The first installment in a four-part series. JSP is working alongside Cook County, IL to implement the Pretrial Fairness Act (PFA). This comprehensive legislation eliminates money bond, reduces pretrial incarceration, and increases law enforcement use of citations that do not require an arrest and bringing individuals to jail, among other state-wide reforms focused on equity and transparency in the pretrial system. This blog is the first installment in a four-part Pretrial Fairness Act series about our work in Cook County which will pull back the curtain describe the process of turning legislation into action, sharing key insights and reflections along the way. What’s happened so far? Successful implementation of the law requires a thorough planning process with input from different parts of systems and communities impacted by the law. JSP’s primary role in Cook County is to facilitate the planning process and coordinate efforts between stakeholders. An assistant state’s attorney from Cook County describes the process from their perspective, “The changes that we have been preparing for are extremely important to the criminal justice system and the people we serve as prosecutors and for all people of Cook County and the state of Illinois.” Since the passage of the law in February 2021, JSP alongside Cook County has moved at a fast pace to implement the changes necessary to meet the standards of the new law set to take effect on January 1, 2023. The figure below describes the timeline of the changes led by JSP. Over a year-and-a-half after the bill passed and only weeks before the law takes effect statewide, various stakeholders take a step back and reflect on the tremendous progress and work that has been accomplished. An assistant state’s attorney reflects, “During my time as an assistant state’s attorney, the is the largest and most intricate project I have seen or been a part of.  It is refreshing to see the various agencies involved in making the PFA possible, come together to achieve a common goal.” What activities remain?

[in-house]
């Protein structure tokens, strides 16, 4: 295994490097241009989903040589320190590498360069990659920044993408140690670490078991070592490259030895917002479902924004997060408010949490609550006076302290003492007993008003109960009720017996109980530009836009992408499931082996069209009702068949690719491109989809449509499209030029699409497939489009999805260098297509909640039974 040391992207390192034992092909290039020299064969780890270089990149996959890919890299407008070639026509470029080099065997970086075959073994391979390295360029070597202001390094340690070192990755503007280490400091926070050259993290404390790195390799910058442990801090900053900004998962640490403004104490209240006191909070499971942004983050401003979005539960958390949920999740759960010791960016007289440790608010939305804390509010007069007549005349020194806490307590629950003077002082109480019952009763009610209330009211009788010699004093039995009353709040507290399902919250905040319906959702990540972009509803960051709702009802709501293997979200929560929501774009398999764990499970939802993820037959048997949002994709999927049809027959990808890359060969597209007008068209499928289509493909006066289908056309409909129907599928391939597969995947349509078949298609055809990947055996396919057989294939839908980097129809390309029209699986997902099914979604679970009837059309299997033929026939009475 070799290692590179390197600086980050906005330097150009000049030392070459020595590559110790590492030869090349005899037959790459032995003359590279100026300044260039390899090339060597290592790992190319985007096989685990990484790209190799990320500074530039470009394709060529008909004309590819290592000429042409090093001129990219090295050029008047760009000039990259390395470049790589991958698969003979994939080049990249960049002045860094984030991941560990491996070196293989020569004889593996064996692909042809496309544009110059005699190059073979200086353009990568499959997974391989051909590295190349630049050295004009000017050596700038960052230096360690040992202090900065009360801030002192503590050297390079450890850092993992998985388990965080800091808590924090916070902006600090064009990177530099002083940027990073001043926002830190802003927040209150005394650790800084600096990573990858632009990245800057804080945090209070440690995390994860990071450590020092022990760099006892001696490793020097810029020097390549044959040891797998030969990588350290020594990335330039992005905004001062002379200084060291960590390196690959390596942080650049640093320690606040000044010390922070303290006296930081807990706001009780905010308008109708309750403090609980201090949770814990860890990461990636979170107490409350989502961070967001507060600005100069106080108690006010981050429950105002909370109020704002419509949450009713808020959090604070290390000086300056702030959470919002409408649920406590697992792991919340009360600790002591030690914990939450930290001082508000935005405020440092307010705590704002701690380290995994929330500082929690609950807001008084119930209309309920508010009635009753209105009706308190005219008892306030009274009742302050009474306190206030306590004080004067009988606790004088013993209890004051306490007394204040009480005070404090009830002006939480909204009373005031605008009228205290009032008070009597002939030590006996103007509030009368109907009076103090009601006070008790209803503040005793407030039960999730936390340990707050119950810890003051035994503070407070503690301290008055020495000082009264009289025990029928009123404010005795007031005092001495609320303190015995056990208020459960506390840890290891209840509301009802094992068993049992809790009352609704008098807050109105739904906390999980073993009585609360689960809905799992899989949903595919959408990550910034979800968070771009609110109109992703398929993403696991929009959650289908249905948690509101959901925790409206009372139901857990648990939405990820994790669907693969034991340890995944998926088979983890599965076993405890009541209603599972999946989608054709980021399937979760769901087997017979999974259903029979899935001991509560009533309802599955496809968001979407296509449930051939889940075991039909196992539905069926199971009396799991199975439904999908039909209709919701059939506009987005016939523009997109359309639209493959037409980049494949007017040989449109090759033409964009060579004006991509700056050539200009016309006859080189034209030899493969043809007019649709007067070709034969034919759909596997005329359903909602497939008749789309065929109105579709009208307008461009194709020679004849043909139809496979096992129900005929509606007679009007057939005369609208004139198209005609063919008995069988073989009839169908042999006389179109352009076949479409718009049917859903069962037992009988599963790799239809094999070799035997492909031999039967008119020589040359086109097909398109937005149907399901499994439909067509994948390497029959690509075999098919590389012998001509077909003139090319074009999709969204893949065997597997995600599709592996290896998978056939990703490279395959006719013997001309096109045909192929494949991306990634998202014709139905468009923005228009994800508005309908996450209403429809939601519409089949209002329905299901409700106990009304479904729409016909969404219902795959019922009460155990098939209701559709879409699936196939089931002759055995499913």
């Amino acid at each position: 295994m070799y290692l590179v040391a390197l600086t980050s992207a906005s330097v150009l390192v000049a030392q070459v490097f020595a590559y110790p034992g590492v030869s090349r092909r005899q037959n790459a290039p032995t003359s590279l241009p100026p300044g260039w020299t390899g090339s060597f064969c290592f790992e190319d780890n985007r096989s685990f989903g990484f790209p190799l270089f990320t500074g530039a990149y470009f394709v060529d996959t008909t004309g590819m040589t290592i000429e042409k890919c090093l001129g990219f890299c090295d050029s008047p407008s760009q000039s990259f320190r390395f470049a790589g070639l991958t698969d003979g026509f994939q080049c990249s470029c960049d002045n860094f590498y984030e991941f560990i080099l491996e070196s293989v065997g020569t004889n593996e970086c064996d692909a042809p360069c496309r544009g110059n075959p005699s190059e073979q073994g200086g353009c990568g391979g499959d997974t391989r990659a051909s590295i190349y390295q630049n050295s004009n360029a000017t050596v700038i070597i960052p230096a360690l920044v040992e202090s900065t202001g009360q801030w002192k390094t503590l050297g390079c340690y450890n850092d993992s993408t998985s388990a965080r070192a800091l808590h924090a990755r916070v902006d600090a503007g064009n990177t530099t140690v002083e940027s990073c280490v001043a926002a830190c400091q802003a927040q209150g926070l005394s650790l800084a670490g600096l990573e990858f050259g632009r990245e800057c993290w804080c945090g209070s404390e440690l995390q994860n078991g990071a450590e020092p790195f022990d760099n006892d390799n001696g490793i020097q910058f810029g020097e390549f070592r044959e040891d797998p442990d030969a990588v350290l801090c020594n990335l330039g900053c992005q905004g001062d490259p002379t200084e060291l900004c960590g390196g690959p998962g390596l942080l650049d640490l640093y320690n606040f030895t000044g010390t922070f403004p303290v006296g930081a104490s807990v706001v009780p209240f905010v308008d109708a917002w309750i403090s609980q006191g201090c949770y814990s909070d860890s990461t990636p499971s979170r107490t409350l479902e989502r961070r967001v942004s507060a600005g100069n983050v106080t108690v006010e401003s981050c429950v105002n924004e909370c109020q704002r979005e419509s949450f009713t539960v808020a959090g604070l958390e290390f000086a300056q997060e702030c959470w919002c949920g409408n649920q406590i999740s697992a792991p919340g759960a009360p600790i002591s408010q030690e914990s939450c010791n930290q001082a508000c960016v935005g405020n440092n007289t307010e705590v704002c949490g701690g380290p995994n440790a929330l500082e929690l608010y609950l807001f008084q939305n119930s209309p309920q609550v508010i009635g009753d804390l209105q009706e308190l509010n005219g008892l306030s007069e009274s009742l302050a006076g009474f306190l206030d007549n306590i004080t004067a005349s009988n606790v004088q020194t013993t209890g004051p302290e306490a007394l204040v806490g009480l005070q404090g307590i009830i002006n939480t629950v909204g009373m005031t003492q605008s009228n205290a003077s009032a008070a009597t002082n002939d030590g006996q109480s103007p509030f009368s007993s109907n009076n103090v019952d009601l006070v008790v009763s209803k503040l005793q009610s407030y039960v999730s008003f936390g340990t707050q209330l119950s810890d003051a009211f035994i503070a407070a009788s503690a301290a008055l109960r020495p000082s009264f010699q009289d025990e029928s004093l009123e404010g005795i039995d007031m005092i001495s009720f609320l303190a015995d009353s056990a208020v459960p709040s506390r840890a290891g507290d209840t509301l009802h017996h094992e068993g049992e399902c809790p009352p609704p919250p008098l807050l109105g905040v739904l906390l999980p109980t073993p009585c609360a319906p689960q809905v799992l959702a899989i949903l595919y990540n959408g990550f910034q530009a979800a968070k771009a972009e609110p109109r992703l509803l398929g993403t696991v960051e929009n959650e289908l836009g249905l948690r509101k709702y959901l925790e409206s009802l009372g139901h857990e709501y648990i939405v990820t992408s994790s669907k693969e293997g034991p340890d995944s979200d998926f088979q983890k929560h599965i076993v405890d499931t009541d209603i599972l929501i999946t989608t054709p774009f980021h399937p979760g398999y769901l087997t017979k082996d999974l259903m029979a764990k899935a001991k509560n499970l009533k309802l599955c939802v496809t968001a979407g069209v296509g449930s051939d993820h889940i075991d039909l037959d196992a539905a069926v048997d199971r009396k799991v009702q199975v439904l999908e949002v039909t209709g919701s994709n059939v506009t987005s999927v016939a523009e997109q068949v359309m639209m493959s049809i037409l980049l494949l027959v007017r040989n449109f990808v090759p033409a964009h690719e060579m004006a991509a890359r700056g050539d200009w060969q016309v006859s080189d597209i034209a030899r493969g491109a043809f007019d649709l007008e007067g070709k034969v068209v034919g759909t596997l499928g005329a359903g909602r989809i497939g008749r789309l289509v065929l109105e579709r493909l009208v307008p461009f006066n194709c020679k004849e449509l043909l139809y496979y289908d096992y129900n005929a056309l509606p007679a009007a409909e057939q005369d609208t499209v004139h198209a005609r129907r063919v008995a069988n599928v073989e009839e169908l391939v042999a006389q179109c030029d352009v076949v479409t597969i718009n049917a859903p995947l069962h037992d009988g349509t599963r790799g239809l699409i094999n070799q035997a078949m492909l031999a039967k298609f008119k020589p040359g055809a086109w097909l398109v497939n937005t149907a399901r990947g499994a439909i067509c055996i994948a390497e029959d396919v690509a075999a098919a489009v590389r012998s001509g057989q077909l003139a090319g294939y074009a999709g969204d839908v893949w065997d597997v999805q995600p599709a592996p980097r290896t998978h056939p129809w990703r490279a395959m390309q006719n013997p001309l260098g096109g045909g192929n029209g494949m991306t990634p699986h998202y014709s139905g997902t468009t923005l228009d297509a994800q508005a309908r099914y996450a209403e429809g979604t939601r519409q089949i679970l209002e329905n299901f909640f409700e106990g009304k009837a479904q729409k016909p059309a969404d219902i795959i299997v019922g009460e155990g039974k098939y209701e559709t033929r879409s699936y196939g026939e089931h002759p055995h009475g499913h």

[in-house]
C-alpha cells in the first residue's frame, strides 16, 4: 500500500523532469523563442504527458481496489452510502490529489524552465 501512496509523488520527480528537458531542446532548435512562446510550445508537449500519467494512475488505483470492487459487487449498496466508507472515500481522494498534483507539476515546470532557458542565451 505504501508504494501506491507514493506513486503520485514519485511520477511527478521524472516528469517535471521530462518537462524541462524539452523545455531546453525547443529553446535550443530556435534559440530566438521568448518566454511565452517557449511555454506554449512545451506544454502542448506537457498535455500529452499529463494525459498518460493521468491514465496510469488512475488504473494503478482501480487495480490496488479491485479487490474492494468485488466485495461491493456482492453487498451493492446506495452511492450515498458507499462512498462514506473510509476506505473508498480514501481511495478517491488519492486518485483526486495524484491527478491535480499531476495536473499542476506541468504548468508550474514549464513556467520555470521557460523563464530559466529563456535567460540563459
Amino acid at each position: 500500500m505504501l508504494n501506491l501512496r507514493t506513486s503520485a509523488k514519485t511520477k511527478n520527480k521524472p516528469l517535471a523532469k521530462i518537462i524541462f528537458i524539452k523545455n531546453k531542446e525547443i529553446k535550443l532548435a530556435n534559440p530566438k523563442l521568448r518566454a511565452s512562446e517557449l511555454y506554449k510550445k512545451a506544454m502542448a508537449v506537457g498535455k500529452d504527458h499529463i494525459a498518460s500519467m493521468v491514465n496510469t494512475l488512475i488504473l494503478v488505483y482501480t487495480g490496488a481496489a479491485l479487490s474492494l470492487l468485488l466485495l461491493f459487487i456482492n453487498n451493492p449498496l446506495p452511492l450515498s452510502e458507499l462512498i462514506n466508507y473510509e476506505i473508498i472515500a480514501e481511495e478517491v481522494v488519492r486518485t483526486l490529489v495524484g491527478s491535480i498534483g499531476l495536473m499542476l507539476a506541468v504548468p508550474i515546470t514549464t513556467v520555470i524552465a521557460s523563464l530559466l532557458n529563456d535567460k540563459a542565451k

• Final operational adjustments, ensuring that new processes run smoothly.
  • Finalizing court forms to reflect the language and spirit of the new law.
  • Walk throughs of new processes and training for stakeholders across agencies.
  • Responding to and incorporating any relevant legislative changes into implementation planning following the veto session.
  • Developing a triage plan for emergent issues that may arise after implementation.

Current Lessons The rapid pace of this work means that we’ve learned a lot already. A reflective stance is crucial to this work, and we ask ourselves and those we work with critical questions about changing culture, shifting norms, improving equity, and building efficiency at each step in the process. Our staff are reflecting on internal communication, external messaging, centering impacted people, building efficiencies, and balancing short term feasibility with long term vision every day. Follow this series to learn about the ideas we put into action as we help Cook County transform their pretrial system.

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